Ethics Quiz: Ad Hominem Or Not?

I frequently find myself correcting commenters who accuse me of ad hominem attack when I diagnose their problem, based on their arguments as jerkism or mental deficiency. (I recently found one legal blogger who actually states that if a commenter uses the term incorrectly, the comment will be rejected). Ad hominem is an argument fallacy that holds that if a messenger is flawed, his or her argument can’t be valid. It’s a cheap debate tactic, and unethical. If I conclude, however, that your argument is so idiotic that it could only be devised by an  idiot and thus designate you as one in so many words (because you have a right to know), that’s not ad hominem.

African-American pastor Mark Burns is a rafter-shaking speaker and an unusual and useful advocate for Donald Trump. He has been on cable news segments frequently, and even spoke at the GOP Convention. Being black, he is obviously roundly detested by those who regard Trump as a bigot, indeed by those who just dislike Trump generally. This almost certainly includes journalists on CNN, a Hillary stronghold.

A member of the black fraternity Kappa Alpha Psi alerted CNN that  Burns had claimed to have been a member,  but there was no record to support it. This set CNN on a quest to check all of Burns’ credentials and biography items, and it found that he had other dubious claims. Confronted on the air by (also African-American) CNN reporter Victor Blackwell with these discrepancies, Burns stuttered, humina-huminaed, protested, lied (his web site bio had been “manipulated” in some way, he said—the Weiner Excuse: “I’ve been hacked!”), and finally stormed out of the interview, which is to say, he ran.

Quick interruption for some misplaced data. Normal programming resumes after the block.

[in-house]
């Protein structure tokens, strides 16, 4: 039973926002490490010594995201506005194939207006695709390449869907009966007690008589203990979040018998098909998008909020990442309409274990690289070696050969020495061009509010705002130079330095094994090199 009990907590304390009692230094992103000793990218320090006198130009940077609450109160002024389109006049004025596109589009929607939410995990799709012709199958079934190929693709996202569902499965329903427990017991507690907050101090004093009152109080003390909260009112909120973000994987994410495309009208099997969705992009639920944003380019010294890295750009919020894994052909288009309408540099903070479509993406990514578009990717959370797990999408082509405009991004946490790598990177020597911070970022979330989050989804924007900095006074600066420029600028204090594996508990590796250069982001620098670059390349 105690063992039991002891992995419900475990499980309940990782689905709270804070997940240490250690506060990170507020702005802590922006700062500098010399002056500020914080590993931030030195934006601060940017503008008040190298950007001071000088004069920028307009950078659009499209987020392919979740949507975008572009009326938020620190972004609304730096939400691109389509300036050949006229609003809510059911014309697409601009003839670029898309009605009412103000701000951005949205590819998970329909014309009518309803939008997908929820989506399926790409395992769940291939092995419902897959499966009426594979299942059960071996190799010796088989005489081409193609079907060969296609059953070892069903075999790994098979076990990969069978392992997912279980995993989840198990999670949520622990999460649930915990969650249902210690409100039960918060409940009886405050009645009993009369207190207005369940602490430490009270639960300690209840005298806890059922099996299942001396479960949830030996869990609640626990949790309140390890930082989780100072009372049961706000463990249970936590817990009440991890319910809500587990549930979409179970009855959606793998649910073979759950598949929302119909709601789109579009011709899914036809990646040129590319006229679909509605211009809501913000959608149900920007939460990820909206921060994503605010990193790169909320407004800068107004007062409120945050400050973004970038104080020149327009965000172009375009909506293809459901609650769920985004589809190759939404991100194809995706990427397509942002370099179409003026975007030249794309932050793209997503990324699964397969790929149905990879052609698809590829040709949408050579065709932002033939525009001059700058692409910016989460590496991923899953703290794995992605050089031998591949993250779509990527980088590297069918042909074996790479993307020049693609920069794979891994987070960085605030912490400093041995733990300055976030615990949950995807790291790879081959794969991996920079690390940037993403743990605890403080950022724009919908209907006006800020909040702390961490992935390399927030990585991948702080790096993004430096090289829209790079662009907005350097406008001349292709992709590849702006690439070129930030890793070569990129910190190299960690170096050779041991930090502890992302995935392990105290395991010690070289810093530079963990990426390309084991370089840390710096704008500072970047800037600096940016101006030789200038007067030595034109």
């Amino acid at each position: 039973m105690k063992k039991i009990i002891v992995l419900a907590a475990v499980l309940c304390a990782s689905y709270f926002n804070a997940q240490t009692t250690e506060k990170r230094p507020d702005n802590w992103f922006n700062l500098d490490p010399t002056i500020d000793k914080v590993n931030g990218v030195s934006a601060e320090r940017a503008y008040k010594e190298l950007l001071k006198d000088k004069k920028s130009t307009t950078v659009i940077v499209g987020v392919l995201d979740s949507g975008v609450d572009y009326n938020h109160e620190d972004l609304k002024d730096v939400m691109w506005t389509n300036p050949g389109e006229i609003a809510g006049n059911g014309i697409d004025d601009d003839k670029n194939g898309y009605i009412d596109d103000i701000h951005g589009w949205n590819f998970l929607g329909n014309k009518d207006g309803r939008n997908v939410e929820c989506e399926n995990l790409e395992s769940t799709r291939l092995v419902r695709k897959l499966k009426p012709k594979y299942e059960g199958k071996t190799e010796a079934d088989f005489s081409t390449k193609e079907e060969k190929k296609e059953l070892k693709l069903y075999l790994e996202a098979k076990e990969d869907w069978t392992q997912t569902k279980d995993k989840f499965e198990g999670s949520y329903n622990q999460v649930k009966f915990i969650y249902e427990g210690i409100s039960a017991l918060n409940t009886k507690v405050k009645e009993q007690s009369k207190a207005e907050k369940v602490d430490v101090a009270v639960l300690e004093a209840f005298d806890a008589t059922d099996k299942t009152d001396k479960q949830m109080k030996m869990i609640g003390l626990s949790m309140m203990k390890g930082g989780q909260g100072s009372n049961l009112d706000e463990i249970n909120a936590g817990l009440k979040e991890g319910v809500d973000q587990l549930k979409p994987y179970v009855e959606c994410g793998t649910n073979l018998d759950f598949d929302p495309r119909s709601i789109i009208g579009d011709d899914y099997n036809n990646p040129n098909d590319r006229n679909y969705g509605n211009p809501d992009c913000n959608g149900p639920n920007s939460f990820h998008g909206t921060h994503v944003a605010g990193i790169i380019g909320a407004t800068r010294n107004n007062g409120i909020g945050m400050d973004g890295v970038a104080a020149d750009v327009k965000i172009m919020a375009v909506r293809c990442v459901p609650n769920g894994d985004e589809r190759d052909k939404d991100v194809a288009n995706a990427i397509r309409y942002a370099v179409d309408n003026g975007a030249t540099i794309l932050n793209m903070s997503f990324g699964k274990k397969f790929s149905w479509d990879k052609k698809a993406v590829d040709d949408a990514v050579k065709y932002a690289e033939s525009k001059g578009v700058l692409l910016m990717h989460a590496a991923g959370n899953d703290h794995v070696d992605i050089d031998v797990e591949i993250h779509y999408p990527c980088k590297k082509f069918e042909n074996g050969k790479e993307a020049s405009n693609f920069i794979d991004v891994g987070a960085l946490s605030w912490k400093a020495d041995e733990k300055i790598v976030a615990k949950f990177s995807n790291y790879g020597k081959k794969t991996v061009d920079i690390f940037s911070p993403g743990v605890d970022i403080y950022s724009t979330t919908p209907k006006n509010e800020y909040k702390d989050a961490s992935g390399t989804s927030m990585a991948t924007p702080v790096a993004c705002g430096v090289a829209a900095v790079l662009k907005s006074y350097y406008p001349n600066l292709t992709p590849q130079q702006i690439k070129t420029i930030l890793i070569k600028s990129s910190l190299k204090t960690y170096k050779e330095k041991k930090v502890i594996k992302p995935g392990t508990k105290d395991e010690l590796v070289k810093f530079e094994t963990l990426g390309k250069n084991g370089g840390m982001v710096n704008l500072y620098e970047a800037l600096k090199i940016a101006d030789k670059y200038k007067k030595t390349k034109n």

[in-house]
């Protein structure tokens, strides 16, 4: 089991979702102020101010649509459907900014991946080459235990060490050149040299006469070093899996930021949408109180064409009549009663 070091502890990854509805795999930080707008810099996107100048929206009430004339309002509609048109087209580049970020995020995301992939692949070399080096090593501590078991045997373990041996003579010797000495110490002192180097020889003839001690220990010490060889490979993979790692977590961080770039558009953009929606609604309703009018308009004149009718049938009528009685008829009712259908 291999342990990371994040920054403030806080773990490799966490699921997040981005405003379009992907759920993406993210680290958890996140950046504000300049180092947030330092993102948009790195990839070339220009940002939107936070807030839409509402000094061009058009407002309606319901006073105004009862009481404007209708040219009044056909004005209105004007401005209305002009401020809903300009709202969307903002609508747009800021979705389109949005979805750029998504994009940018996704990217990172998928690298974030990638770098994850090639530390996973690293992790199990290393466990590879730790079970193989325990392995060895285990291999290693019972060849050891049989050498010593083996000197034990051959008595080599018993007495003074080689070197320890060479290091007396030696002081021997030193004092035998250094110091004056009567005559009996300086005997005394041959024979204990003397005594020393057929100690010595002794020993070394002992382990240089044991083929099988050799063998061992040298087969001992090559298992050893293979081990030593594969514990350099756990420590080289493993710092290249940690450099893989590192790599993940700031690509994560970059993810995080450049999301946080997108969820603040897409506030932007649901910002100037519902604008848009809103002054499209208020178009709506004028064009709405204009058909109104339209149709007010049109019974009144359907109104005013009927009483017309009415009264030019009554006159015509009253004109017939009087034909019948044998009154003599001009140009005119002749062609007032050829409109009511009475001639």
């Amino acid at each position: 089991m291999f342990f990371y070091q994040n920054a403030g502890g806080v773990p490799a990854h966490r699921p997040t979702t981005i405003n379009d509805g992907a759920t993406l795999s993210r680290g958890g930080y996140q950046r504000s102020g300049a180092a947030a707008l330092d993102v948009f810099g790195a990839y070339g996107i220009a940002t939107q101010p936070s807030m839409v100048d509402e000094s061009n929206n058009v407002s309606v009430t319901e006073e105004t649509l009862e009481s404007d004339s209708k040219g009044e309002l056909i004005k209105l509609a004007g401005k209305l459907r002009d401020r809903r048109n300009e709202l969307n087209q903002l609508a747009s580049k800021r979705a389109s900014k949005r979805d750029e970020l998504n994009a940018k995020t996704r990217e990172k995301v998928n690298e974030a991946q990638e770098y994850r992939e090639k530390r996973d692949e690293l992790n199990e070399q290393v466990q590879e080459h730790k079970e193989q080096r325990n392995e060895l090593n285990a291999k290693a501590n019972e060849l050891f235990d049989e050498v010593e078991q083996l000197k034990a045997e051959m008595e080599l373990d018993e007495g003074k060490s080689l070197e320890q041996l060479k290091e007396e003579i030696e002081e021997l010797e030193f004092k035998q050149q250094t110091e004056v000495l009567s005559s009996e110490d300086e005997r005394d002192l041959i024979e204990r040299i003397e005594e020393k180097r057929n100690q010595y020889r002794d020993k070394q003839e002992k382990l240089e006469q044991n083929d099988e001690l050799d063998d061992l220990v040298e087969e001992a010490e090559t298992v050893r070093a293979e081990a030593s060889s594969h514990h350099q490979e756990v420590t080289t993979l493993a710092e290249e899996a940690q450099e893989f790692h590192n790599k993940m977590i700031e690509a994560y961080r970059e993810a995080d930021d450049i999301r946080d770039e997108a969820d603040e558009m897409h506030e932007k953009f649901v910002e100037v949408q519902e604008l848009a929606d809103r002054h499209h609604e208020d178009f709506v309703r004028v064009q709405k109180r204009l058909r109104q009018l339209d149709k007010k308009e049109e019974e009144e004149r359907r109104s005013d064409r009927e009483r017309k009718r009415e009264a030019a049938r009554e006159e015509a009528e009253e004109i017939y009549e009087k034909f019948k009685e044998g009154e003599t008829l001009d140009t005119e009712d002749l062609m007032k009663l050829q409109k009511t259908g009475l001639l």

Mark Burns is a Trump ally and supporter of note because he is a black pastor. He is still a black pastor. He makes a case for why blacks should support Doonald Trump. That case does not in any way rely on his military record or where he went to school, or, for that matter, how well he responds to having his honesty and integrity challenged on TV.

Your Ethics Alarms Ethics Quiz of the Day is...

“Was CNN’s attack on Pastor Burns fair and responsible, or..

Was it an unethical ad hominem attack designed to discredit a Donald Trump ally?”

I think I’ll hold my fire on this until you weigh in, but my starting position in my analysis is this: